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Graduate student Jonathan Fitzgerald in Erika Boeckler's literature courses at Northeastern used 3-D printing to create physical versions of 17th-century poems.

Erika Boeckler/Northeastern University

Technology comes up in virtually every discussion about the modern classroom experience. “Inside Digital Learning” wants to show you how it’s being applied on the ground.

In our new series, “How Technology Enhances [fill-in-the-blank] Learning,” we’ll explore innovative uses of digital tools in a given discipline. This time: literature.

Creating Objects to Illuminate Words

Aaron Santesso, a professor of literature at Georgia Institute of Technology, wanted students to think about “the connections between design, production and communication within an aesthetic and historical context.” He also hoped to help students break out from established rules of composition and production.

During a course on 17th-century literature he taught last year, Santesso asked students to use lasers -- specifically a device called a Trotec Speedy 300 Laser Cutter -- to create replicas of medallions that were used during that time period as mass communication devices, celebrating military victories and commencing political careers.

The project offered students the opportunity to incorporate text into the produced object, to reflect on the nature of digital word processing as it differs from more painstaking forms of letter creation and to work within an established framework of limitations (the size of the object, etc.).

In other classes, 3-D printing can challenge students in similar ways. Erika Boeckler, assistant professor of English at Northeastern University, spurred one of her graduate students, Jonathan Fitzgerald, to create physical representations of pattern poems. The goal, Boeckler said during a panel earlier this month at the Modern Language Association meeting in New York, is to help students grasp tricky concepts like textual materiality.

The process involved a succession of programs: SketchUp for drafting the image, MeshLab for creating a 3-D framework, Processing for turning the image into a height map and Adobe Photoshop and Illustrator for modifying and creating final images. Fitzgerald said during the MLA panel that the “fits and starts” he experienced helped him understand the poem’s function as much as the final products.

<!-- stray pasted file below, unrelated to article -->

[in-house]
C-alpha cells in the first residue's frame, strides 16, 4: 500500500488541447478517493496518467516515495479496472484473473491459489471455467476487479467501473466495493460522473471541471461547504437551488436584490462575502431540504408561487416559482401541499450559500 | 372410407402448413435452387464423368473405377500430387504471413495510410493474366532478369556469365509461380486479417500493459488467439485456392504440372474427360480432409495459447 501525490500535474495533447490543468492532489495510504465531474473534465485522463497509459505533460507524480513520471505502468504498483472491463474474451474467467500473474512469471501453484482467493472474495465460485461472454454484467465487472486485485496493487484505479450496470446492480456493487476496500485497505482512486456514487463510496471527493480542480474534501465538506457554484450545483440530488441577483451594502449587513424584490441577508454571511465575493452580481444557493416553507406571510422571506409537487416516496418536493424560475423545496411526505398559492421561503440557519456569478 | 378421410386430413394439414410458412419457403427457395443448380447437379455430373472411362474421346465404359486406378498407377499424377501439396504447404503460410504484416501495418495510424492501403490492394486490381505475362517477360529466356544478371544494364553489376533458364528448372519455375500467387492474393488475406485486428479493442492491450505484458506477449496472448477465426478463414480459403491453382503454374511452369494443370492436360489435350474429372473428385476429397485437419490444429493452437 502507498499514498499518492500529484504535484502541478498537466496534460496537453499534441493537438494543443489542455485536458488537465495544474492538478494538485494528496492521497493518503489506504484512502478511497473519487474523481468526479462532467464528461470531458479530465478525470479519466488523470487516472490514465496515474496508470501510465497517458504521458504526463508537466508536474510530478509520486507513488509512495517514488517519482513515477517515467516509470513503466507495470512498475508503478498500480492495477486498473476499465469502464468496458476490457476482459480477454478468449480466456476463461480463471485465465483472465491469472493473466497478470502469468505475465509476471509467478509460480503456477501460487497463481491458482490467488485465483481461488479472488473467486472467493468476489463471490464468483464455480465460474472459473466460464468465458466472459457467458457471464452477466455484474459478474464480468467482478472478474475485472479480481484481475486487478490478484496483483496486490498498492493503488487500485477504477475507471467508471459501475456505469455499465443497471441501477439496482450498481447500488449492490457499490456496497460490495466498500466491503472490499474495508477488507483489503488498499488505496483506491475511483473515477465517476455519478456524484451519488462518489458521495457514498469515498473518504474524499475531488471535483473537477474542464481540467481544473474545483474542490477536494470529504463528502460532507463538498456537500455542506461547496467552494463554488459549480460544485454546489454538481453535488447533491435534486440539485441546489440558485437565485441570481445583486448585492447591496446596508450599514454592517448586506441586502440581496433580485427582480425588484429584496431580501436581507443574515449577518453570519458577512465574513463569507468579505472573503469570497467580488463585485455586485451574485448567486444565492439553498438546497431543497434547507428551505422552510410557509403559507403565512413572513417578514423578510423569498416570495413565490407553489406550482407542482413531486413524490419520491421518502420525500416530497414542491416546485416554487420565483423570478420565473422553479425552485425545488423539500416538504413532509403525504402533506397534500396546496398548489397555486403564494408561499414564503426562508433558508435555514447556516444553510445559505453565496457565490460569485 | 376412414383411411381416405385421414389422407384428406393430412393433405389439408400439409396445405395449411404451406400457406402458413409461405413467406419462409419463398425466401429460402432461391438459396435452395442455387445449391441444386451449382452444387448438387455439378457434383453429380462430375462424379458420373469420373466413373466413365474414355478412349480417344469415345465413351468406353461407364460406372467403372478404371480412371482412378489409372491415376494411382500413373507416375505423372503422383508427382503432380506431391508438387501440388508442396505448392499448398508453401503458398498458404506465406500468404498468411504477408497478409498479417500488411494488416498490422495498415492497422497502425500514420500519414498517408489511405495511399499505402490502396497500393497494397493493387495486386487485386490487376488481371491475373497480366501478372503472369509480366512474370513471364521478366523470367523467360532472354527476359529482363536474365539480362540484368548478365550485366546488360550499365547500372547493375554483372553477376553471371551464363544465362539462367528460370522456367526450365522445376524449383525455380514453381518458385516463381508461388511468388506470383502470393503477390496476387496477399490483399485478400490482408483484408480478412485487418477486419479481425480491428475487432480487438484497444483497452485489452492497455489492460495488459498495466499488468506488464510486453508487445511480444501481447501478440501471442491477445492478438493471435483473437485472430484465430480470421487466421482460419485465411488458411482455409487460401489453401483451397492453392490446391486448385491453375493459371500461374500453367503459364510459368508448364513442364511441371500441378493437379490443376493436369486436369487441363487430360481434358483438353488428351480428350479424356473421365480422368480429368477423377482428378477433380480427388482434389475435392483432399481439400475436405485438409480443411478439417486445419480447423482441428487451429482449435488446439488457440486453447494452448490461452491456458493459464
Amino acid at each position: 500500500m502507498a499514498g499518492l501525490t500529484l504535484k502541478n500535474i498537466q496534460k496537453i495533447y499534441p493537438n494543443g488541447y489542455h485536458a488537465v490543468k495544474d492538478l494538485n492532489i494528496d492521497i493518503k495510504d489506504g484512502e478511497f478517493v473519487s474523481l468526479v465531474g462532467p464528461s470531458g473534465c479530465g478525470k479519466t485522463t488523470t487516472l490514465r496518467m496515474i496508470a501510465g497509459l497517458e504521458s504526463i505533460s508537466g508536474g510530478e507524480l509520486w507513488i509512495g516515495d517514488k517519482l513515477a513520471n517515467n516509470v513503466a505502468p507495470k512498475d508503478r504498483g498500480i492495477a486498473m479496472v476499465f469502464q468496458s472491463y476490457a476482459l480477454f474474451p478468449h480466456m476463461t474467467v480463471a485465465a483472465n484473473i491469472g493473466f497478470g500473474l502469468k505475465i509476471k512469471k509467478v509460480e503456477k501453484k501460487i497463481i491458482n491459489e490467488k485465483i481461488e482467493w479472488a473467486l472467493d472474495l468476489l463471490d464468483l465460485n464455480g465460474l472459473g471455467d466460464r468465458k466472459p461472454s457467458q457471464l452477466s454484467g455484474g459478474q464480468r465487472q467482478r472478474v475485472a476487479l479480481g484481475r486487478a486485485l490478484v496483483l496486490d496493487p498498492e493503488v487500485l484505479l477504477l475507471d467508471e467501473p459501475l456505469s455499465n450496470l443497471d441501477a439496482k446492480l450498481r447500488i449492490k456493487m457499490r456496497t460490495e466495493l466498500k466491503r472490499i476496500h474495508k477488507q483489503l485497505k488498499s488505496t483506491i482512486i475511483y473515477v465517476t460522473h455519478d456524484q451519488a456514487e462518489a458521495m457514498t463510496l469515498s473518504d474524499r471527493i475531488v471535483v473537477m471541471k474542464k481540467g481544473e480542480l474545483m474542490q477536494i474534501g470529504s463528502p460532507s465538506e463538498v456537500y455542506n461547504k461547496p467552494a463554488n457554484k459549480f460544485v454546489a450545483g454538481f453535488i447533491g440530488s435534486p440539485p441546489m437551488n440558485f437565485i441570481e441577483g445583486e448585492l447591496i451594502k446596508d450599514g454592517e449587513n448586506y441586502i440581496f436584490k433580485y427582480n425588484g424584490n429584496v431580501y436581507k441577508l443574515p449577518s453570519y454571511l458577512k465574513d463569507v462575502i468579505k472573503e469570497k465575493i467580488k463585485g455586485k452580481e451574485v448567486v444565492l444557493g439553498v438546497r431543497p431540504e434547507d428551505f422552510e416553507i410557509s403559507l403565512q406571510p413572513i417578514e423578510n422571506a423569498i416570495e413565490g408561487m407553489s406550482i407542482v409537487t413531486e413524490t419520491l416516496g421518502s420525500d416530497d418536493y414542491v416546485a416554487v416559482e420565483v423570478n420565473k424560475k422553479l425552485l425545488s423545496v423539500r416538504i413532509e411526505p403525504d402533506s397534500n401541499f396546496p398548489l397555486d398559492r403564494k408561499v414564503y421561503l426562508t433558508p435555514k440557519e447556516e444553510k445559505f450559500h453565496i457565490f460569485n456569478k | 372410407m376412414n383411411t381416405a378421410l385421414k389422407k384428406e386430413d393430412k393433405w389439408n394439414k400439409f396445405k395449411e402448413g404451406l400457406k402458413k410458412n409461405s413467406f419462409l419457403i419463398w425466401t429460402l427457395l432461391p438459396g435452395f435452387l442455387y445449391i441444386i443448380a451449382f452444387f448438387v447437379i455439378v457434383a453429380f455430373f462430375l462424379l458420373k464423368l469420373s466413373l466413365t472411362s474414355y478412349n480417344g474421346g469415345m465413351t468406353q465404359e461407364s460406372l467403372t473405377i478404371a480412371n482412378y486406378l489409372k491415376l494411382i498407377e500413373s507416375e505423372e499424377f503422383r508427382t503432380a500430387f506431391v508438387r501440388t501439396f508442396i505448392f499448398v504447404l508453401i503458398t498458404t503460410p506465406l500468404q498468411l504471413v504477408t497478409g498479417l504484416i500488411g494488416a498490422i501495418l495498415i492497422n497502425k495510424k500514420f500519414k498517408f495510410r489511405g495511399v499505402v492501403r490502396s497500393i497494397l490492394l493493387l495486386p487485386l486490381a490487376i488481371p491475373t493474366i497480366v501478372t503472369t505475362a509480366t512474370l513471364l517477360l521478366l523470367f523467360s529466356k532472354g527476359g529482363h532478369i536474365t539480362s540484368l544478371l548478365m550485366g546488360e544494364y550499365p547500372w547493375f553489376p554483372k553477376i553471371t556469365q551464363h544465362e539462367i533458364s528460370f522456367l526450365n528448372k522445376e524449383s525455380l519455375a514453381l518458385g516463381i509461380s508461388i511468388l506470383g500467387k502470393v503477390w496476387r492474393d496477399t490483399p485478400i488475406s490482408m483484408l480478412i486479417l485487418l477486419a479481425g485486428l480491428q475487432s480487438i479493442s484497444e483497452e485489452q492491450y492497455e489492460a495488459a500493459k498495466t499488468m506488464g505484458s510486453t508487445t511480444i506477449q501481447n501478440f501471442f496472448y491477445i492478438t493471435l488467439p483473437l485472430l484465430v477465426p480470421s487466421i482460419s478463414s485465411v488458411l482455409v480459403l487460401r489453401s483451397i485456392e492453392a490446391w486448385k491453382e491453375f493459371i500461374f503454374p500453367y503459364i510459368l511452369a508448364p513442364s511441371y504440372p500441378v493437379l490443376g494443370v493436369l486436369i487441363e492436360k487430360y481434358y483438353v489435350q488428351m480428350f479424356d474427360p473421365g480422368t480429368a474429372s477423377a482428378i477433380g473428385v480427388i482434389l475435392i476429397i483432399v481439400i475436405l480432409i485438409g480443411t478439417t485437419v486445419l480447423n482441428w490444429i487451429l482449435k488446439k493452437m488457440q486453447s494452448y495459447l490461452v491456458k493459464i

Connecting to a Wider Audience

For generations, students have bemoaned that the hard work that goes into writing essays is for naught, because the final products reach an audience of one.

Nancy Comorau, associate professor of English at Ohio Wesleyan University, asked her students to write a reading guide -- now available online -- in a particular subject area of interest, such as black British music or queer literary culture. In addition to assembling writing materials and writing for a broad array of readers, students got a basic education in web design and layout.

“I've been very happy with the work they've done, but the positive I hadn't quite anticipated was the pride they'd display in their work,” Comorau told “Inside Digital Learning.” “We've met during the final exam period to hold a ‘launch party’ for their new site, and they've really enjoyed showing off what they've built and talking about the choices they made.”

Putting Thoughts Into Action

Digital tools can help students see more traditional learning materials in a new light, as in a course on literature by undocumented immigrants taught by Allison Fagan, associate professor of English at James Madison University in Virginia. Students there often don’t have a well-defined sense of the dynamics at play at the U.S.-Mexico border, and Fagan wanted them to gain a deeper understanding of the assigned books.

During previous iterations of the course, students used Google Earth to map character journeys. But the tool proved clunky and convoluted. Esri’s Story Maps tool was a better fit, Fagan said, and students used it to make more sophisticated arguments about the impact of a character’s location on their experience. The semester-long project also involved conducting background research into historical events and placing them on the same map, to illustrate the connections between reality and fiction.

By the end of the course, five or six students out of 20 said they had read the book five or six times to ensure they were familiar with nuances that became part of their projects. Fagan said some students struggled at first to adjust to the experimental nature of the assignment, but by the end, they were itching to complete more sophisticated tasks than the program would allow. In future semesters, Fagan might team up with an instructor from a more tech-oriented discipline to capitalize on the students’ interest in digging deeper.

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